A “stamped” aluminum heat-transfer plate features the tubing channel on the face (or top) of the plate that fastens to the subfloor, so the tubing must be installed first and then the plate is fastened to the underside of the subfloor. An “extruded” aluminum heat-transfer plate has the channel on the underside of the plate, so the plate can first be fastened to the subfloor and then the tubing can be installed.
Note that after installation, it is important to add a minimum R-11 fiberglass insulation into the joist bay snug against the plates to prevent downward heat loss.
Knobbed mats are becoming a more widely used option for radiant floor heating due to the ease of use for tubing installation. The mats come preformed with knobs throughout the surface which makes it easy to “snap” the tubing into place. The installer simply adheres the mat to the concrete slab or wood subfloor and presses the tubing between the knobs.
Typically, an installer can simply “walk” the tubing into the mat by pressing on it with a foot, eliminating the need to bend down to touch the surface. After the tubing is installed, it is then covered with a lightweight concrete overpour to create a smooth, solid surface for the flooring.
With typical thicknesses of 1/2-inch, wood radiant panels are an ideal solution for remodel and retrofit applications. The panels simply fasten to the plywood subfloor and feature a groove down the center for the tubing placement. An aluminum sheet on the bottom of the panel increases the heat transferability.
This method offers several advantages in addition to the minimal increase in floor height, including no moisture from concrete overpours and increased Btu-output potential over joist heating.
This method is most appropriate for “floor conditioning” or “floor warming,” which does not actually provide heat into the space. The clips simply fasten to the underside of the subfloor between the joists and suspend the PEX from the subfloor.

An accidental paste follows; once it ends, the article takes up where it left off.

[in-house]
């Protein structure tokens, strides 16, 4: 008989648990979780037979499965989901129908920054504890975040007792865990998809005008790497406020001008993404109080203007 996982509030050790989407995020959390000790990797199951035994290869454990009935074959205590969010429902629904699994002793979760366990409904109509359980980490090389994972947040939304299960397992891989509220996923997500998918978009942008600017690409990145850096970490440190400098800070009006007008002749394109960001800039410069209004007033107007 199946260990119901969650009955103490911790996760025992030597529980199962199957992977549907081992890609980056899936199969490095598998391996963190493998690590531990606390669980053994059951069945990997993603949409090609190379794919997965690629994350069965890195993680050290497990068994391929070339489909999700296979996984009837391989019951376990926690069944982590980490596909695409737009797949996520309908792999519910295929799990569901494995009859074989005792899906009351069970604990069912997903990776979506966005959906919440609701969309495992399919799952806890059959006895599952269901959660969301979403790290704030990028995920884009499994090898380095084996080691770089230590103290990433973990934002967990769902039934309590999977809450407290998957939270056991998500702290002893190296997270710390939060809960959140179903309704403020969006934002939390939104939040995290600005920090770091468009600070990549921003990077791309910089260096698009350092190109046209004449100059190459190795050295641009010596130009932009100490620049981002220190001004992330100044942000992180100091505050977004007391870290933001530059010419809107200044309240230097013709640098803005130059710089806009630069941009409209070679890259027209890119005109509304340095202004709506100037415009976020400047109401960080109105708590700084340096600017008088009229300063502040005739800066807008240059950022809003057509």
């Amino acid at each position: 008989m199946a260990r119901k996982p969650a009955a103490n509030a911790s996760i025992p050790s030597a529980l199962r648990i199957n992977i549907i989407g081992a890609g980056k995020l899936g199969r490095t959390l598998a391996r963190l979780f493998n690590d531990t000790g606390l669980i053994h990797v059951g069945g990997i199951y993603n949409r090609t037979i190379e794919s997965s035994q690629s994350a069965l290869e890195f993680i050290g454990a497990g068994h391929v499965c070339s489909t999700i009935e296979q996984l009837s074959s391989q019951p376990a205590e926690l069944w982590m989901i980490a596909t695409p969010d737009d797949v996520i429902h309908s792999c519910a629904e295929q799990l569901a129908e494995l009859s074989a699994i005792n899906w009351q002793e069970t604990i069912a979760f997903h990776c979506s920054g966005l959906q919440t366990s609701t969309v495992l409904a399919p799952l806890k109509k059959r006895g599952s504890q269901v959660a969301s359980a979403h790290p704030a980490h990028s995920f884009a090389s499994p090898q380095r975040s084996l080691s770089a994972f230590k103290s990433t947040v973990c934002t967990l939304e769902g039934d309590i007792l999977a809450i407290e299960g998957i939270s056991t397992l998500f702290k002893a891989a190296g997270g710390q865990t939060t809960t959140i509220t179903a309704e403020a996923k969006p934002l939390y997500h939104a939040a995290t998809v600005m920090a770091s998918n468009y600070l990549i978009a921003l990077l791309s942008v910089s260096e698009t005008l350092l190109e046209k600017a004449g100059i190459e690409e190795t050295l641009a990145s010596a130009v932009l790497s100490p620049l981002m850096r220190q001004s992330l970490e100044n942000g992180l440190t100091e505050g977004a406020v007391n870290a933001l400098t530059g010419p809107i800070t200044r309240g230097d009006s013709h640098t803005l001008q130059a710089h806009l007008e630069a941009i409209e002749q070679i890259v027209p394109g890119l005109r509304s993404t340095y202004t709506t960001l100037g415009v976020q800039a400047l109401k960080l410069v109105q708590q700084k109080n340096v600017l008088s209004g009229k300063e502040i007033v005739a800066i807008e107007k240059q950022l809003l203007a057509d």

Like aluminum plates, it is important to add fiberglass insulation after the tubing is installed. However, unlike aluminum plates where the insulation must be snug against the plate, in joist-clip installations there must be an inch gap between the PEX tubing and the insulation. This creates an air gap below the subfloor that will enable the heat to better transfer to the floor.
For large commercial applications, some manufacturers offer a custom-designed, prefabricated, pre-pressurized network of tubing all rolled up as a mat that can be quickly and easily unrolled and installed in a fraction of the time it takes for traditional installation methods.
These “rollout mats” greatly increase the efficiency and consistency of an installation and can also eliminate many product costs as well. For example, one manufacturer’s mat claims to reduce install time by up to 60%, manifold ports by up to 80% and wire ties or staples by up to 40%.
Since these mats are custom-made, it’s important to work closely with the manufacturer’s design department to ensure a proper design when ordering the product.
With radiant floor-heating systems offering greater occupant comfort and increased system efficiencies, it makes sense to learn the basics of installation for customers interested in this smart indoor climate solution.